New Zealand Property News Summary

Key Facts

  • Number of building consents for new homes in April: 2926.
  • Consents for new apartments particularly low with just 98 units last month.
  • Building consents for new dwellings have dropped from 50,688 in 2022 to 35,401 in 2024.
  • Total value of building work consented for new dwellings in the 12 months to April 2024: $15.9 billion, down from $19.2 billion in 2023.
  • Townhouses and home units are the most popular types of new dwellings consented.
  • The value of home improvement work has stayed at $2.5 billion for the last three years.
  • Non-residential building work value remained nearly unchanged at $9.6 billion in the last 12 months to April 2024.

Article Summary

The number of new building consents issued in April has remained stable, signaling a continued downward trend in the housing construction sector. Statistics NZ reported that 2926 new dwellings were consented in April, showing little change from the previous month. However, a notable drop in consents for new apartments emerged, with only 98 units approved, marking the first time since October 2018 that the monthly figure has fallen below 100.

Over the past two years, the number of building consents issued for new homes has decreased significantly. In the 12 months leading up to April 2024, the total fell to 35,401 from a high of 50,688 in the period ending April 2022. The total value of building work consented for new dwellings also experienced a decline, dropping to $15.9 billion in the most recent 12-month period from $19.2 billion the year before.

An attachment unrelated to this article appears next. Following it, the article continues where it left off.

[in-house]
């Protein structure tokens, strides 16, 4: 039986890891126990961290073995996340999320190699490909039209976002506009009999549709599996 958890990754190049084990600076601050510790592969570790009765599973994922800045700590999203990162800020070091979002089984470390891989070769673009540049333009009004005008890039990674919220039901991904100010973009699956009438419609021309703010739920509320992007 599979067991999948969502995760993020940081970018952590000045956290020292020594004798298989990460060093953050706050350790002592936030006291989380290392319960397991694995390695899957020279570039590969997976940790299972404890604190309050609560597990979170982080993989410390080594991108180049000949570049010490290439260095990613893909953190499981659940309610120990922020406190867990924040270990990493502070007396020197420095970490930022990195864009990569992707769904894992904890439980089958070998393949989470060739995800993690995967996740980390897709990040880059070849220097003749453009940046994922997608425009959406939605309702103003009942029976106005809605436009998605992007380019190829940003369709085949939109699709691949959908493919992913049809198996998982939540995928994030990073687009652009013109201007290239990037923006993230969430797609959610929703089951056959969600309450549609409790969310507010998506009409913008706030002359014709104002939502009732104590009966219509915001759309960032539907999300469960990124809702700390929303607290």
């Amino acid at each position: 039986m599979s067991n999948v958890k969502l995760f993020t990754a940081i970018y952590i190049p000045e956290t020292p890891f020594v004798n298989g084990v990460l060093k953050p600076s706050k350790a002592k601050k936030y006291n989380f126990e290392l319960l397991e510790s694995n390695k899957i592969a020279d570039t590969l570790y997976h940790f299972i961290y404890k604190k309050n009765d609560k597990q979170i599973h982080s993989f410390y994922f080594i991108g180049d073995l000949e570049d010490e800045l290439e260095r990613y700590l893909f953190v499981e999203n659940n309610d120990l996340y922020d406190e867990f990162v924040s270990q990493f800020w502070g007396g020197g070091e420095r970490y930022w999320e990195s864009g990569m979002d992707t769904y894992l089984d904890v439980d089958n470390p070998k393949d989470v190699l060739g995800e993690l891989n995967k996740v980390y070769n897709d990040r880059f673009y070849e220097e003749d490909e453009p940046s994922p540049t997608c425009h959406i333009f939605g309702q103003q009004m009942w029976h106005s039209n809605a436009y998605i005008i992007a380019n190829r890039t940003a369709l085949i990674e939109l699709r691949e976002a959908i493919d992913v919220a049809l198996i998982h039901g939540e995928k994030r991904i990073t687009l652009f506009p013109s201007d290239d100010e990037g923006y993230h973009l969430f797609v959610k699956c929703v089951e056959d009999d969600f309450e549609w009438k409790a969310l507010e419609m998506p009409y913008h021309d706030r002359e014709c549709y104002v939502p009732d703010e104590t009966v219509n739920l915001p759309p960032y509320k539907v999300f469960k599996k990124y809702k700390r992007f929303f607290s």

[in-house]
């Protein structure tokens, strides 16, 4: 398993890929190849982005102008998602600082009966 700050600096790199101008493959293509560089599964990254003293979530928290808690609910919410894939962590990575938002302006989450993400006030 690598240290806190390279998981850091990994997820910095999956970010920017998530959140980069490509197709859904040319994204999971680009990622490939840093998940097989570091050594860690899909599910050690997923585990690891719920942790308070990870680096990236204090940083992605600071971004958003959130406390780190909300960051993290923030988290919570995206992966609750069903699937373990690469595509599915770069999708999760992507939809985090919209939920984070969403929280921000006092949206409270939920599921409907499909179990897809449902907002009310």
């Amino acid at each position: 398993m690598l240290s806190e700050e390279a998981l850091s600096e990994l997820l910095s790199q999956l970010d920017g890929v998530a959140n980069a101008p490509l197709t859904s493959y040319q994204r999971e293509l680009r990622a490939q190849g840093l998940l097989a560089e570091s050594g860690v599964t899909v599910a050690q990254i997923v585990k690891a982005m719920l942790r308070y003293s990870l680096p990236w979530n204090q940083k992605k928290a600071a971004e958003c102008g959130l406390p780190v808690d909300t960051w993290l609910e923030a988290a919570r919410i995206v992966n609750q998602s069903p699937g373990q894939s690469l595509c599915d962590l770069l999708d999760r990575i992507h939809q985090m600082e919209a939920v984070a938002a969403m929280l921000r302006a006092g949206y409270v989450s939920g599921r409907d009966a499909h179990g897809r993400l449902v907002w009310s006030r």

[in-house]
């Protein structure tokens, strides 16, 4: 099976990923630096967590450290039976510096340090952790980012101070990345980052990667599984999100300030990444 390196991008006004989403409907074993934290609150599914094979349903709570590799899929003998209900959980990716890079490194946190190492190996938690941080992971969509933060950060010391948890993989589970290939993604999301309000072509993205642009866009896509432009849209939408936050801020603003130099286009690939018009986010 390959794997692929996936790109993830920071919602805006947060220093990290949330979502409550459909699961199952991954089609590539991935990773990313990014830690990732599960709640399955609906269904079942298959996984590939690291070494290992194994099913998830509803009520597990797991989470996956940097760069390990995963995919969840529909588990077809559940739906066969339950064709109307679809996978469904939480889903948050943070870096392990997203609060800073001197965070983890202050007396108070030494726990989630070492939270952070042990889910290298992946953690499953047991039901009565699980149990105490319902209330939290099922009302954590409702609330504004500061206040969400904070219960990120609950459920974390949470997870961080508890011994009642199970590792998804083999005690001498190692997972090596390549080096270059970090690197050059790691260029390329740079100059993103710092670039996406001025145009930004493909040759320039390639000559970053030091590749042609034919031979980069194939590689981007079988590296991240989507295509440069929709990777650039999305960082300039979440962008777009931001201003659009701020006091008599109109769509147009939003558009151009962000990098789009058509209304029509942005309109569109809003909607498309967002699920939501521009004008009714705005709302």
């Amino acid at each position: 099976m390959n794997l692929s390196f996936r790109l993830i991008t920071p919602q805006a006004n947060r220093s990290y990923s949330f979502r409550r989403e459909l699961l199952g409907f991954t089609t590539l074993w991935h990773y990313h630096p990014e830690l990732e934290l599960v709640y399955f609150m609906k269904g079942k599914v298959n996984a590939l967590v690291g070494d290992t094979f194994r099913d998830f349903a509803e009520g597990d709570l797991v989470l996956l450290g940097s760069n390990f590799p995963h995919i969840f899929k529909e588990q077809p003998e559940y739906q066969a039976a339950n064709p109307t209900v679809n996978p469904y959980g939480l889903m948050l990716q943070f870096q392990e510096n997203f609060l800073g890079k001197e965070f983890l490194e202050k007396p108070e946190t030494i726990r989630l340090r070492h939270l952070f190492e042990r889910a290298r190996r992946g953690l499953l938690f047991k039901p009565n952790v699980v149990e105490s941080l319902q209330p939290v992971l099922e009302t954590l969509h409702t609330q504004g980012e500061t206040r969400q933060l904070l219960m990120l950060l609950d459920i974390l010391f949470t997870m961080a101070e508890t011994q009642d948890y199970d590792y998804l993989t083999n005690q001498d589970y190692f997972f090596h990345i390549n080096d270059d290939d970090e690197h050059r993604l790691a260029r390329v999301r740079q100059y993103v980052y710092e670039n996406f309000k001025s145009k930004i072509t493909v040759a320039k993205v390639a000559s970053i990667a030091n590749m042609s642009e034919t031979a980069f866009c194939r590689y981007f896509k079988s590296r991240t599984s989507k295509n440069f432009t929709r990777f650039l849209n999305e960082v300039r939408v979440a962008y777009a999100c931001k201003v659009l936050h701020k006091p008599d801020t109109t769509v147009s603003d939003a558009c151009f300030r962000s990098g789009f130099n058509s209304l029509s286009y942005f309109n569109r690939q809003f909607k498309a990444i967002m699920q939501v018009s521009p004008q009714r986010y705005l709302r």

Townhouses and home units remained the most popular choices for new constructions, with 16,133 consents issued over the past year. Standalone houses followed with 15,397 consents, while consents for apartments and retirement village units stood at 2129 and 1742, respectively. Despite steady residential consent values at $2.5 billion for structural alterations over the past three years, high inflation in the building industry indicates a probable decrease in the volume of work.

The non-residential construction sector has also seen consistent consent values over the past two years, with a slight decrease from $9.7 billion to $9.6 billion. Rising costs within the industry suggest a reduction in the volume of work carried out, despite the monetary values remaining stable. This sector encompasses a variety of building types, including commercial premises, schools, and hospitals.

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